Finding Ways to Improve Outcomes in dMMR Gastroesophageal Cancer

Commentary
Video

Adrienne Bruce Shannon, MD, discussed ways to improve treatment and surgical outcomes for patients with dMMR gastroesophageal cancer.

The use of neoadjuvant therapy followed by surgery is a current standard of care for patients with DNA mismatch repair deficient gastroesophageal cancer, according to Adrienne Bruce Shannon, MD.

Shannon, a complex general surgical oncology fellow from Moffitt Cancer Center, spoke about PET standard uptake value (SUV) imaging in the space. She presented findings on the use of neoadjuvant immunotherapy in this population and their pathologic responses at the Society of Surgical Oncology (SSO) 2024 Annual Meeting.

She also touched on creating markers to identify patients who may be susceptible to gastroesophageal cancer in the future and to better determine if preventative surgery will be needed. She highlighted that gene profiling may also be useful to better stratify patients and determine treatment for this smaller population.

Transcript:

From our standpoint, the PET SUV reduction is very interesting. From there, we would like, as an expansion of the project, to look at things like radiomics scores related to imaging, and whether that can predict if somebody does have a response [to treatment]. The nature of how we practice at Moffitt is that we still, even if we give neoadjuvant immunotherapy, offer surgery as a standard of care following that neoadjuvant treatment. That being said, there is a very hefty discussion to be had with the patient that there’s a 60% chance that there, frankly, could be no cancer there, and they may not “need” an operation. There’s also a 40% chance that if we didn’t do surgery, they could still have cancer sitting there.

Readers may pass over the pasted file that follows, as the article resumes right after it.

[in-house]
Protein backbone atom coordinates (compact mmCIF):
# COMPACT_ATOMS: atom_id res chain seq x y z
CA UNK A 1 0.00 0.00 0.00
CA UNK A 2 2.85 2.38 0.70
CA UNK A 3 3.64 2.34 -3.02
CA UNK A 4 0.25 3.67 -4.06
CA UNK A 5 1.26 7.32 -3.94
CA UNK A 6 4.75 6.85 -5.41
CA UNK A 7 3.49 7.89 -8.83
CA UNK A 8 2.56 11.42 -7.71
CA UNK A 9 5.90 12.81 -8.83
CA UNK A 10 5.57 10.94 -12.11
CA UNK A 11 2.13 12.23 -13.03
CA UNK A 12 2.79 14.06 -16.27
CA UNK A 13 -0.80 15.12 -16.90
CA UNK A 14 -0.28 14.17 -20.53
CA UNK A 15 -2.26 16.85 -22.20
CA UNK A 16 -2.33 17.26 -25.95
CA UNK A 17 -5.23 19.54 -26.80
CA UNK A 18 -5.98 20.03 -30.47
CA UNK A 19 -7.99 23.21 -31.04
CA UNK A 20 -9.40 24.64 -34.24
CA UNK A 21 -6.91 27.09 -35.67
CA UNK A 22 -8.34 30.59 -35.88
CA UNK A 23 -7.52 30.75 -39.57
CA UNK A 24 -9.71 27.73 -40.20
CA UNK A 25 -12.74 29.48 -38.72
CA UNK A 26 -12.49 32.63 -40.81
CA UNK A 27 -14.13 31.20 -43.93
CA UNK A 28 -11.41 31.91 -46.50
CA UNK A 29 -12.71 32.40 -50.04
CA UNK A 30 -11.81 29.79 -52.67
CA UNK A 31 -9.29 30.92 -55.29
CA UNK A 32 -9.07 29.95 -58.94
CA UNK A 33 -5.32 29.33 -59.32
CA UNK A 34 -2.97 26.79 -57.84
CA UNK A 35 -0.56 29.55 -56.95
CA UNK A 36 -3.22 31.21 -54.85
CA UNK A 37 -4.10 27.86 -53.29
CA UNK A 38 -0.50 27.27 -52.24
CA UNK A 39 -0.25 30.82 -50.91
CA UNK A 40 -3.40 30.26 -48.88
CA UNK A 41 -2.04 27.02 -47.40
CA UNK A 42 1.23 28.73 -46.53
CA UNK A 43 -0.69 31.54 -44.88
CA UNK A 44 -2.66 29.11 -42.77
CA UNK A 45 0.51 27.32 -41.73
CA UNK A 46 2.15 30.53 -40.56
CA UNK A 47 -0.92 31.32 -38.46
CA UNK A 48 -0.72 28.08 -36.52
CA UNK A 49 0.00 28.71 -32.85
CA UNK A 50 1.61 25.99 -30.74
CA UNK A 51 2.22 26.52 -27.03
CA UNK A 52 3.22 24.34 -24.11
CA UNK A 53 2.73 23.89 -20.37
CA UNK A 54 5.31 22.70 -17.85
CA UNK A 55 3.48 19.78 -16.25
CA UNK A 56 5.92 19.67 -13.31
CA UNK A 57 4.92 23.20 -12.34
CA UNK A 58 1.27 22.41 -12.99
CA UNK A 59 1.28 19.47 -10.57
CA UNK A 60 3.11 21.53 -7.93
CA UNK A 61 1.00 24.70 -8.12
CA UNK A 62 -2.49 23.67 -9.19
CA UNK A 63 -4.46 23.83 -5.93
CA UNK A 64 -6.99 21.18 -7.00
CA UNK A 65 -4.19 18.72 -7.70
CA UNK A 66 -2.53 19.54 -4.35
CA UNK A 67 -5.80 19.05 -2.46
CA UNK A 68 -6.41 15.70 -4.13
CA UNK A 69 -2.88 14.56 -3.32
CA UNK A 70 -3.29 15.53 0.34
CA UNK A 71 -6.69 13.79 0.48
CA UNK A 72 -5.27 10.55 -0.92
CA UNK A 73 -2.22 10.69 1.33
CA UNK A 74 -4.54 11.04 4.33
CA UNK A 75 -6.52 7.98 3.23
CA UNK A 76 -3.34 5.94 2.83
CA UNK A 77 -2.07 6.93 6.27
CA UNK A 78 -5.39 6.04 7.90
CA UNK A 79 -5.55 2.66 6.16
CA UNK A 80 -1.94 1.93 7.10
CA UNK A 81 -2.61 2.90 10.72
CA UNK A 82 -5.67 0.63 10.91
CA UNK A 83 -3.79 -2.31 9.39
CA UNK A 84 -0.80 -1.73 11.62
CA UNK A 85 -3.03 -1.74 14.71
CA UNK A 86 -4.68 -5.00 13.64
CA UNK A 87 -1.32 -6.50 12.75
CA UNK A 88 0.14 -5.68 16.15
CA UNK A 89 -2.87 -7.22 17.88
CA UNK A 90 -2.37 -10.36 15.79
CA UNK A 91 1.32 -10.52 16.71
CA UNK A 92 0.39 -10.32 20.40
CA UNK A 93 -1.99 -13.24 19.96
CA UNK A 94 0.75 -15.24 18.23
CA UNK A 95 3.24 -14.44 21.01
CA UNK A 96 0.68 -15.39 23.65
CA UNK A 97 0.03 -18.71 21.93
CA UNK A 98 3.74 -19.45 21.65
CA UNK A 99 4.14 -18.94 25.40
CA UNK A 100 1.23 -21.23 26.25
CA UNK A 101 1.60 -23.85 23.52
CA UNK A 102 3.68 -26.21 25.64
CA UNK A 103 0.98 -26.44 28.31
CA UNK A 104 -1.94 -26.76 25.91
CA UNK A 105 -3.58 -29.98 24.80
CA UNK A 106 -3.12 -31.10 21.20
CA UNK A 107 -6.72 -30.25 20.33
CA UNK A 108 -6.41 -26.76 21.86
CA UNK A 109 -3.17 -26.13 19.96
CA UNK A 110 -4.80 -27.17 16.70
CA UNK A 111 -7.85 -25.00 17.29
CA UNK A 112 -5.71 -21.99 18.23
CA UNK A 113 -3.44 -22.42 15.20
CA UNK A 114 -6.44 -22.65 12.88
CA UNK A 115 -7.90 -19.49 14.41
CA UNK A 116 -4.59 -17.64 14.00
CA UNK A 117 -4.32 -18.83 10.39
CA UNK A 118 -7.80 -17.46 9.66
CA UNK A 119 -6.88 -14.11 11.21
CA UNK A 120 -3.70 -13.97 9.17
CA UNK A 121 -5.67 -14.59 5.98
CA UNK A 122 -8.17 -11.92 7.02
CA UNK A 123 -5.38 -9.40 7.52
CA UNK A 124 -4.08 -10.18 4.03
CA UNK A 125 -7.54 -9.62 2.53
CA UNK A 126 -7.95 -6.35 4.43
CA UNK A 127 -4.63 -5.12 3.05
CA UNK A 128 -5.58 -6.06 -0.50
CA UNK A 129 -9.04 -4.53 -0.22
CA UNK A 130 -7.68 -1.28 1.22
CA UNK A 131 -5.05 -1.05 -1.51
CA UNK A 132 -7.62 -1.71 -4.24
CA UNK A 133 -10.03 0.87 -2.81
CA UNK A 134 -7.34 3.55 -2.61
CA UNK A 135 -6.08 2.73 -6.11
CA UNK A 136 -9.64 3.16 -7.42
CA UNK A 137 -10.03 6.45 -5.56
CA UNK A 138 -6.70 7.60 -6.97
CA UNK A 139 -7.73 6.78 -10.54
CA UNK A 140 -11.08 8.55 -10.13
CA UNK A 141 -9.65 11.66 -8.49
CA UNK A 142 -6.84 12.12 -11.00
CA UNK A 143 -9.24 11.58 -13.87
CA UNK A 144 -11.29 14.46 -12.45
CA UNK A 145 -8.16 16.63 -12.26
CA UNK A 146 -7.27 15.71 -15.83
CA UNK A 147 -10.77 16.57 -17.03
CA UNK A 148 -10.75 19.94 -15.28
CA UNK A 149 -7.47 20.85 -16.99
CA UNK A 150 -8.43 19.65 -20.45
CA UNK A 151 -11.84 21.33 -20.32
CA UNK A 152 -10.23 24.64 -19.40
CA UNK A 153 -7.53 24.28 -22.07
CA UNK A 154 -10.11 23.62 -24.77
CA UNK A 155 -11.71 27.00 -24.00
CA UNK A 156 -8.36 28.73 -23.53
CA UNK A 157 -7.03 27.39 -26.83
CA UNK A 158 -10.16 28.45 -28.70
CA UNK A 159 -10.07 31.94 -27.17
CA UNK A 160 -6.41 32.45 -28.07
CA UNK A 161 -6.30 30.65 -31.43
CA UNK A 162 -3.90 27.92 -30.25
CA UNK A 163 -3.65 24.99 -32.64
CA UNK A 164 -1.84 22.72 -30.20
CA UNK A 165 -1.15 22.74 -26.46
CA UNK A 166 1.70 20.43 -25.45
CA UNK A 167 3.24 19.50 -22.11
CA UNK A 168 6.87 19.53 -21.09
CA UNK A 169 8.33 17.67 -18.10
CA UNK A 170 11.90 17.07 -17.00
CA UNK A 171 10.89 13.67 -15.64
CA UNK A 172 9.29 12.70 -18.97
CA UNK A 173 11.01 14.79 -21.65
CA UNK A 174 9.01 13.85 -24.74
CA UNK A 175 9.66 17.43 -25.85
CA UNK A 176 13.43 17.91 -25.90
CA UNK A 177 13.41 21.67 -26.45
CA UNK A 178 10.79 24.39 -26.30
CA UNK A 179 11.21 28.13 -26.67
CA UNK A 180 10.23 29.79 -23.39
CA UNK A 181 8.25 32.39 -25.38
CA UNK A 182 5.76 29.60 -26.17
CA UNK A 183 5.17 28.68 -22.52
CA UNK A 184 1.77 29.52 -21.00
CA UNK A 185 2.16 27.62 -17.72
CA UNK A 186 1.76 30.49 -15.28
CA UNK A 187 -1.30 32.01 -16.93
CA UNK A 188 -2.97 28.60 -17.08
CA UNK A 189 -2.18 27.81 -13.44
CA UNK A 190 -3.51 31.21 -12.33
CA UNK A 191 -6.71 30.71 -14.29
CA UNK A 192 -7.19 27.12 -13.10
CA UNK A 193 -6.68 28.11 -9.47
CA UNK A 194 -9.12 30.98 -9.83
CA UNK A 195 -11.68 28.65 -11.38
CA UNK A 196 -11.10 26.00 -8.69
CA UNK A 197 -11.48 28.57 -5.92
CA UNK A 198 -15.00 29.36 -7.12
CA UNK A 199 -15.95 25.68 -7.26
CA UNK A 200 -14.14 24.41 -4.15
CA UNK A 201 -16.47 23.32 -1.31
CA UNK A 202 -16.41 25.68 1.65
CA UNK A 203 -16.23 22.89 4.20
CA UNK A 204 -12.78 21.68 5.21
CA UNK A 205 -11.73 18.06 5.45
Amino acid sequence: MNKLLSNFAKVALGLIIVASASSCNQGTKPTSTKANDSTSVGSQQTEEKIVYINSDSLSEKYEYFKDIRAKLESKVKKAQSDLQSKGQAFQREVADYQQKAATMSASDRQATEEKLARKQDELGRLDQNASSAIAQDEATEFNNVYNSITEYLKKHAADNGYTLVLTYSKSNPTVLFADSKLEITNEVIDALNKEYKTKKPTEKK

Ultimately, these patients still agree to go through with surgery. But there’s a discussion there. If we were able to create a profile to be able to risk stratify these patients—are they more likely to be in that 60%, or are they more likely to be in that 40%?—that’s where these early findings of the PET SUV reduction may come into play. We’re hoping to expand on that and try to look at some of the scoring that can be done based on just imaging alone. The next step beyond that would be to incorporate gene profiling on these patients to see if there is something that we can use as almost a biomarker to also help stratify them. The PET SUV reduction is very interesting in that regard because it’s going to create the next steps for some of the projects we hope to do in the future on this very limited group of patients.

Reference

Shannon AB, Mehta RJ, Mok SR, et al. Pathologic response to neoadjuvant immunotherapy in DNA mismatch repair protein-deficient gastroesophageal cancers. Presented at the Society of Surgical Oncology 2024 Annual Meeting; March 20-24, 2024; Atlanta, GA. Abstract 94.

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